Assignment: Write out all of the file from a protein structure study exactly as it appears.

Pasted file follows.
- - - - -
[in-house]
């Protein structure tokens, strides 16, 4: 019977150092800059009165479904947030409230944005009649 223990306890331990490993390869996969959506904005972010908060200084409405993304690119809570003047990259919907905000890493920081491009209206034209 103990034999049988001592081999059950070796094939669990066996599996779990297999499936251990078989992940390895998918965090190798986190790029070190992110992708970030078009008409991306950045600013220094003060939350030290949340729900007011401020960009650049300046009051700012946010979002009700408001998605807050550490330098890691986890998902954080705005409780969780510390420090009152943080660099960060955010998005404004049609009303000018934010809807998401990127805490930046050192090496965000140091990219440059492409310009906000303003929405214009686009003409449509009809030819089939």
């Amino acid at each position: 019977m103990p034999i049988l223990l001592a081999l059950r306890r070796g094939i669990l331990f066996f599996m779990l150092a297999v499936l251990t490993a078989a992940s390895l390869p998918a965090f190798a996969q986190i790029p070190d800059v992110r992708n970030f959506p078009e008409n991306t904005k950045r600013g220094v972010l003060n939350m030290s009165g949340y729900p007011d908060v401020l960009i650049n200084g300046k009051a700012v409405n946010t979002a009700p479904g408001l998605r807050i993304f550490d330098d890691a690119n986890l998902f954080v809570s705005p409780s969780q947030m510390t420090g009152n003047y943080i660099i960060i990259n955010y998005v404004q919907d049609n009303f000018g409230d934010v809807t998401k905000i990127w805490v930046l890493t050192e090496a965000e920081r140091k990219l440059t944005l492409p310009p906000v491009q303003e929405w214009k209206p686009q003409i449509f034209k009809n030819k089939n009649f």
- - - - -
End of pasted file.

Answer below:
[in-house]
């Protein structure tokens, strides 16, 4: 019977150092800059009165479904947030409230944005009649 223990306890331990490993390869996969959506904005972010908060200084409405993304690119809570003047990259919907905000890493920081491009209206034209 103990034999049988001592081999059950070796094939669990066996599996779990297999499936251990078989992940390895998918965090190798986190790029070190992110992708970030078009008409991306950045600013220094003060939350030290949340729900007011401020960009650049300046009051700012946010979002009700408001998605807050550490330098890691986890998902954080705005409780969780510390420090009152943080660099960060955010998005404004049609009303000018934010809807998401990127805490930046050192090496965000140091990219440059492409310009906000303003929405214009686009003409449509009809030819089939």
């Amino acid at each position: 019977m103990p034999i049988l223990l001592a081999l059950r306890r070796g094939i669990l331990f066996f599996m779990l150092a297999v499936l251990t490993a078989a992940s390895l390869p998918a965090f190798a996969q986190i790029p070190d800059v992110r992708n970030f959506p078009e008409n991306t904005k950045r600013g220094v972010l003060n939350m030290s009165g949340y729900p007011d908060v401020l960009i650049n200084g300046k009051a700012v409405n946010t979002a009700p479904g408001l998605r807050i993304f550490d330098d890691a690119n986890l998902f954080v809570s705005p409780s969780q947030m510390t420090g009152n003047y943080i660099i960060i990259n955010y998005v404004q919907d049609n009303f000018g409230d934010v809807t998401k905000i990127w805490v930046l890493t050192e090496a965000e920081r140091k990219l440059t944005l492409p310009p906000v491009q303003e929405w214009k209206p686009q003409i449509f034209k009809n030819k089939n009649f």